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I am a fresher of OpenGL ES2.0 and GLSL, and I want to use shaders to process Images. When I coded in Xcode, I used built-in variables such as gl_Normal, gl_Vertex directly and did not declared them at the beginning of shaders. At last, I got a error message: Use of undeclared identifier gl_Normal. why?

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1 Answer 1

Use of undeclared identifier gl_Normal. why?

In OpenGL-ES 2, and following in its footsteps OpenGL-3 core, there are no longer predefined shader input variables. OpenGL-4 did even away with predefined shader outputs.

Instead you're expected to define your own inputs and outputs. Each input or output variable as assigned a so called location. Either implicitly by OpenGL, and retrieveable by glGetAttribLocation, or explicitly by the programmer using the location storage qualifier attribute or glBindAttribLocation function. Outputs are similarily assigned by fragment data locations.

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Technically, ES2 predates GL 3 by a pretty wide margin. It would be better to say that GL 3 is based on ES 2, but even that's incorrect. –  Nicol Bolas Feb 17 '12 at 15:37
    
@NicolBolas: IIRC OpenGL-3 and OpenGL-ES 2 were developed in parallel and it just took longer for OpenGL-3 to get finalized. After all things like compatibility profile and such had to be included into the spec as well. –  datenwolf Feb 17 '12 at 16:16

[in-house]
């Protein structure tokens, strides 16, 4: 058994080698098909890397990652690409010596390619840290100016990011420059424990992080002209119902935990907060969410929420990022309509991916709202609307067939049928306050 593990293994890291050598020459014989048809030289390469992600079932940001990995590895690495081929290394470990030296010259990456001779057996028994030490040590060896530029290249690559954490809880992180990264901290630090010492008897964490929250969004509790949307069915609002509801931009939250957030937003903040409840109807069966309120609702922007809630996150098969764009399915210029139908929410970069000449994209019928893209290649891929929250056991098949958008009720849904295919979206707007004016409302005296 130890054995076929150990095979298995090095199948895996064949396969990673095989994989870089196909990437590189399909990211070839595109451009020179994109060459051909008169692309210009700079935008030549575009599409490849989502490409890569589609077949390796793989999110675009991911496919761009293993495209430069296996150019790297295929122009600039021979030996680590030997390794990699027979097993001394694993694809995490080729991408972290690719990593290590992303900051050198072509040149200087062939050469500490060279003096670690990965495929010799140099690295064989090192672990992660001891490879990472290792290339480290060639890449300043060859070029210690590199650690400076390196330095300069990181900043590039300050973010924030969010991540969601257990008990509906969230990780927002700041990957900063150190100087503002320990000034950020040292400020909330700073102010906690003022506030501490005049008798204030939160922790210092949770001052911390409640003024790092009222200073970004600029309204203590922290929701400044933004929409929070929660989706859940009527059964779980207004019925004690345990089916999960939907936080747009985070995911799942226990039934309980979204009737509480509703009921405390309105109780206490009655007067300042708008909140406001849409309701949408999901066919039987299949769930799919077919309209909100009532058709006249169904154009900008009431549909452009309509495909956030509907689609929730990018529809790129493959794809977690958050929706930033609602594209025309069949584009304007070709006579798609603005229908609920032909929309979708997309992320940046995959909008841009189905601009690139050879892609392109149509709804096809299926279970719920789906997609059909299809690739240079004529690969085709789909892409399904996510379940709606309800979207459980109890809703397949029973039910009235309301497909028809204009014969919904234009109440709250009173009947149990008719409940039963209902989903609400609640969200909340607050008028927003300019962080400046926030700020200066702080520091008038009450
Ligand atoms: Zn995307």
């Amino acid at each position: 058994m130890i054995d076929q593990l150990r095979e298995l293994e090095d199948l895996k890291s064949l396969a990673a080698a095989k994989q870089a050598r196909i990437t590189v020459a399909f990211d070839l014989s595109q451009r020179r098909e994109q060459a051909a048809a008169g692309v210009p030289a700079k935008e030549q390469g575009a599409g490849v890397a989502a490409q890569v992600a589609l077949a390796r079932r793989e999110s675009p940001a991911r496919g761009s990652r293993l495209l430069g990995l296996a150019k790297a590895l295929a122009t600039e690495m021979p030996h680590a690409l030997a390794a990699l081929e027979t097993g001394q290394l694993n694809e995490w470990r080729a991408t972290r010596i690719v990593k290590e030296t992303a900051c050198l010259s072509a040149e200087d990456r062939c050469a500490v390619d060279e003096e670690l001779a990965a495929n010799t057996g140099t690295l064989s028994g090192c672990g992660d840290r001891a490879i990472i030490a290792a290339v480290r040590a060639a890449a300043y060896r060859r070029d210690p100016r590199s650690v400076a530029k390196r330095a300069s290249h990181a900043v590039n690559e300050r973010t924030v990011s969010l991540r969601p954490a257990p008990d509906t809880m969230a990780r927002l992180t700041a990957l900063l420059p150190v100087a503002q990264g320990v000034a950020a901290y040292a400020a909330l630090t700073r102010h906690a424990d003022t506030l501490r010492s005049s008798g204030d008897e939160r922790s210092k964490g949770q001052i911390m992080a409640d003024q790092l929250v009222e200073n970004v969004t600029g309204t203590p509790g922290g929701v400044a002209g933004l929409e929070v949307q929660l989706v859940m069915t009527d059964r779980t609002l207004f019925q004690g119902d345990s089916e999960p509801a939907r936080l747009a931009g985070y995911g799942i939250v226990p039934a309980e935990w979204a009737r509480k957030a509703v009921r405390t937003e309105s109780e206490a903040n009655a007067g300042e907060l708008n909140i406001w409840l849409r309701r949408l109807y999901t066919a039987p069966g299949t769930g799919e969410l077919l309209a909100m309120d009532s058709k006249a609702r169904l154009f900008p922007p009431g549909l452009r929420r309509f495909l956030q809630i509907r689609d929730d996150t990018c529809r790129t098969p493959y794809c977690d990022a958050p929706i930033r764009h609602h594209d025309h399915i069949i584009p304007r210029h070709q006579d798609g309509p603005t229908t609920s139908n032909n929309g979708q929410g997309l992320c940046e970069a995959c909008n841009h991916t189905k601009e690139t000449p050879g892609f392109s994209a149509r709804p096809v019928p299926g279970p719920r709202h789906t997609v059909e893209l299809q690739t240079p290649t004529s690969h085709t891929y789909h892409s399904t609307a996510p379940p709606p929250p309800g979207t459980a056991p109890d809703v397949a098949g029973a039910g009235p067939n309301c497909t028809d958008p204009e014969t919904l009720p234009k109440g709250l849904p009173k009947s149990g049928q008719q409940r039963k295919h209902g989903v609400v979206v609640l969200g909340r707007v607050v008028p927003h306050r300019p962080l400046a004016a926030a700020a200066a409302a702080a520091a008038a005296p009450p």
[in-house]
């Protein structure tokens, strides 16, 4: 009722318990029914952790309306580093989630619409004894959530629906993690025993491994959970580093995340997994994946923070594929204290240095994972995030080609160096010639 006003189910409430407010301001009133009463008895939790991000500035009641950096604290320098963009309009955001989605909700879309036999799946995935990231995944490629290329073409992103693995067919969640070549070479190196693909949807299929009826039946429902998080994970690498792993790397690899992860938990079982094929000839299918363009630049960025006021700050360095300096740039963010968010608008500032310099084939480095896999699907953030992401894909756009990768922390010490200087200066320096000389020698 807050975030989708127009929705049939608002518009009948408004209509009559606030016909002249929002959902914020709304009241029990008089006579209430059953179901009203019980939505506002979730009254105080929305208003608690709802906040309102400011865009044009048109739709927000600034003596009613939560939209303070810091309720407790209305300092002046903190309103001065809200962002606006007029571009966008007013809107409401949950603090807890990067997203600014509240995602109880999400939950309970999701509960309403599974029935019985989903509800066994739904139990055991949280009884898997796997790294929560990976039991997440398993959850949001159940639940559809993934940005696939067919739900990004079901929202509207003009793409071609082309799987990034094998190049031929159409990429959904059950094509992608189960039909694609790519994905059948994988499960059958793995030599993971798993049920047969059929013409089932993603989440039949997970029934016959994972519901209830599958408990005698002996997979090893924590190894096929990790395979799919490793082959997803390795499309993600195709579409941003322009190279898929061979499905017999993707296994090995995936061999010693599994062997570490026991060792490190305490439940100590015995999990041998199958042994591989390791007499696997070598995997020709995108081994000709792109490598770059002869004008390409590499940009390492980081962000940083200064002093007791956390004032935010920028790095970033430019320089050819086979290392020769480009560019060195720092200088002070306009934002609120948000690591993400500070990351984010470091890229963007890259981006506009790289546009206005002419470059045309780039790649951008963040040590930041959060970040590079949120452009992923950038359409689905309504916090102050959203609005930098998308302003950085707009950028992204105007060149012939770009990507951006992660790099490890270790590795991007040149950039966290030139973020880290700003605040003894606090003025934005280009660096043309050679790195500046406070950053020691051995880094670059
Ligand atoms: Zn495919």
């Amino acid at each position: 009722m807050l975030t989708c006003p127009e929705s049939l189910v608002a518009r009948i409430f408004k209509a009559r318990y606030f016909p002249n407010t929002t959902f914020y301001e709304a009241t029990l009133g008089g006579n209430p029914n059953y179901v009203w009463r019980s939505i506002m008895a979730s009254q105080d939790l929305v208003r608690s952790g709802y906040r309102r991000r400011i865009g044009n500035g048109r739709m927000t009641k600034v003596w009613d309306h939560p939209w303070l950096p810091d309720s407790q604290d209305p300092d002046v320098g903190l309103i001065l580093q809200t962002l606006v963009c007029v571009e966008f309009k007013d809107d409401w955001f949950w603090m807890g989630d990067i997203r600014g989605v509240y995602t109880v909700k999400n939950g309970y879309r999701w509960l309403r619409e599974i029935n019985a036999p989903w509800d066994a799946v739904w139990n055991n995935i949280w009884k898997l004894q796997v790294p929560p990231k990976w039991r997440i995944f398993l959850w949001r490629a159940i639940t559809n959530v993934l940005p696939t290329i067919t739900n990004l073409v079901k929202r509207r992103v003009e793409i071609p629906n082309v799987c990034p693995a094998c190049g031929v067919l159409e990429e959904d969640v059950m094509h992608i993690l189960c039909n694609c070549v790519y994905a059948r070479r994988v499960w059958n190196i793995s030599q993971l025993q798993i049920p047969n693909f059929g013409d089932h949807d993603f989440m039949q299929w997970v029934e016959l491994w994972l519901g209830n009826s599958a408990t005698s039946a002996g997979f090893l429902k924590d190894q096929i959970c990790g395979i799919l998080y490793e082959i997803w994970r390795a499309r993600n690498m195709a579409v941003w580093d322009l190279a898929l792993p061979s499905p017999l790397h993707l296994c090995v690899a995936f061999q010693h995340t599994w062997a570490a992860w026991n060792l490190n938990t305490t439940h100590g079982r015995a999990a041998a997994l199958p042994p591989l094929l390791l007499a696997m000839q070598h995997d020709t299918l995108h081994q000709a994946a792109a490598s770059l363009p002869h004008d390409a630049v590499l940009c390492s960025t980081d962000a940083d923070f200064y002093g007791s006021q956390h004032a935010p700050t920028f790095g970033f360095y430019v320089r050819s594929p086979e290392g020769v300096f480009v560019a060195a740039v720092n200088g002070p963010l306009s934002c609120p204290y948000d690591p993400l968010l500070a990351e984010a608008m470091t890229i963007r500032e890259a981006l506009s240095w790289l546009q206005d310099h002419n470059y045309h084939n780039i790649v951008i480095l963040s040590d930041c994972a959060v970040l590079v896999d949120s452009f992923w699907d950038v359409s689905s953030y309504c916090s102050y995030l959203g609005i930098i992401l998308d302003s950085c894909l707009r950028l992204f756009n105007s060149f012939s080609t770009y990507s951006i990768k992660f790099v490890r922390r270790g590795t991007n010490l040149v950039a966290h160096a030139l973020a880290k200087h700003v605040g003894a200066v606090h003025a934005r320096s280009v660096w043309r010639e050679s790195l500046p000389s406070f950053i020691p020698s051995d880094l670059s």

That's not the history of OpenGL 3.0. The history of GL 3.0 goes through an effort called "Longs Peak", which was the code-name for an attempt at a complete rewrite of the OpenGL API. That rewrite attempt took 2 years, and it eventually failed in early 2008. ES 2.0 shipped in 2007. So it cannot be based on GL 3.0, because 3.0 was still Longs Peak with its new API. –  Nicol Bolas Feb 17 '12 at 16:37
    
@NicolBolas: Okay, I knew about Longs Peak, but I somehow had the (wrong) memory of it failing much earlier... anyway, I'm going to change my answer accoringly, thanks for the heads up. –  datenwolf Feb 17 '12 at 17:30
    
Thank you all! Thank you very much! –  jarsonlau Feb 20 '12 at 1:21

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